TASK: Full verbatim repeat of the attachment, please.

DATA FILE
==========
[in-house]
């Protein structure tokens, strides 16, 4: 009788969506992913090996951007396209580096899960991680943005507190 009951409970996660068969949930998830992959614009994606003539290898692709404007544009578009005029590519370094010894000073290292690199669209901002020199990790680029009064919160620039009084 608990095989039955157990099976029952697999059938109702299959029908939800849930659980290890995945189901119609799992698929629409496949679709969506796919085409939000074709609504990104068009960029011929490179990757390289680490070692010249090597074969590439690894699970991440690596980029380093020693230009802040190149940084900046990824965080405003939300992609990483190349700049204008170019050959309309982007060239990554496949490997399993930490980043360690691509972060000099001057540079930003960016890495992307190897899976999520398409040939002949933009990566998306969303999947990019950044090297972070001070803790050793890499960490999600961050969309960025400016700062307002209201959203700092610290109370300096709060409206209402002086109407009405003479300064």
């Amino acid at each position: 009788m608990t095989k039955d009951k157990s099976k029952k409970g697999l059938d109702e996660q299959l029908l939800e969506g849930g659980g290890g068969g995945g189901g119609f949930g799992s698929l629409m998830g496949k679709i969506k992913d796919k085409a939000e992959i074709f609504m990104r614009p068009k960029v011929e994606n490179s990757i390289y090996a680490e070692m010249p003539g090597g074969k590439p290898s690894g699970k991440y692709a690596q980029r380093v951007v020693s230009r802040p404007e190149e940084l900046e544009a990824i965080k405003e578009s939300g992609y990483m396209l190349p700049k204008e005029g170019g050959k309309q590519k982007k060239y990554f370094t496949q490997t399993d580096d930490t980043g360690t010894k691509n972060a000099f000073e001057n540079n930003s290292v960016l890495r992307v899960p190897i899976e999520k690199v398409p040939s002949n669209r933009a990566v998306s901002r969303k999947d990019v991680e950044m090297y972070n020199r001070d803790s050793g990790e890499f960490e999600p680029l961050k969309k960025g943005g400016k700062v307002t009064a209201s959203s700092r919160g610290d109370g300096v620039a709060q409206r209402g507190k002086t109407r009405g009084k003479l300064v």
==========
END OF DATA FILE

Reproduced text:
[in-house]
């Protein structure tokens, strides 16, 4: 009788969506992913090996951007396209580096899960991680943005507190 009951409970996660068969949930998830992959614009994606003539290898692709404007544009578009005029590519370094010894000073290292690199669209901002020199990790680029009064919160620039009084 608990095989039955157990099976029952697999059938109702299959029908939800849930659980290890995945189901119609799992698929629409496949679709969506796919085409939000074709609504990104068009960029011929490179990757390289680490070692010249090597074969590439690894699970991440690596980029380093020693230009802040190149940084900046990824965080405003939300992609990483190349700049204008170019050959309309982007060239990554496949490997399993930490980043360690691509972060000099001057540079930003960016890495992307190897899976999520398409040939002949933009990566998306969303999947990019950044090297972070001070803790050793890499960490999600961050969309960025400016700062307002209201959203700092610290109370300096709060409206209402002086109407009405003479300064």
């Amino acid at each position: 009788m608990t095989k039955d009951k157990s099976k029952k409970g697999l059938d109702e996660q299959l029908l939800e969506g849930g659980g290890g068969g995945g189901g119609f949930g799992s698929l629409m998830g496949k679709i969506k992913d796919k085409a939000e992959i074709f609504m990104r614009p068009k960029v011929e994606n490179s990757i390289y090996a680490e070692m010249p003539g090597g074969k590439p290898s690894g699970k991440y692709a690596q980029r380093v951007v020693s230009r802040p404007e190149e940084l900046e544009a990824i965080k405003e578009s939300g992609y990483m396209l190349p700049k204008e005029g170019g050959k309309q590519k982007k060239y990554f370094t496949q490997t399993d580096d930490t980043g360690t010894k691509n972060a000099f000073e001057n540079n930003s290292v960016l890495r992307v899960p190897i899976e999520k690199v398409p040939s002949n669209r933009a990566v998306s901002r969303k999947d990019v991680e950044m090297y972070n020199r001070d803790s050793g990790e890499f960490e999600p680029l961050k969309k960025g943005g400016k700062v307002t009064a209201s959203s700092r919160g610290d109370g300096v620039a709060q409206r209402g507190k002086t109407r009405g009084k003479l300064v």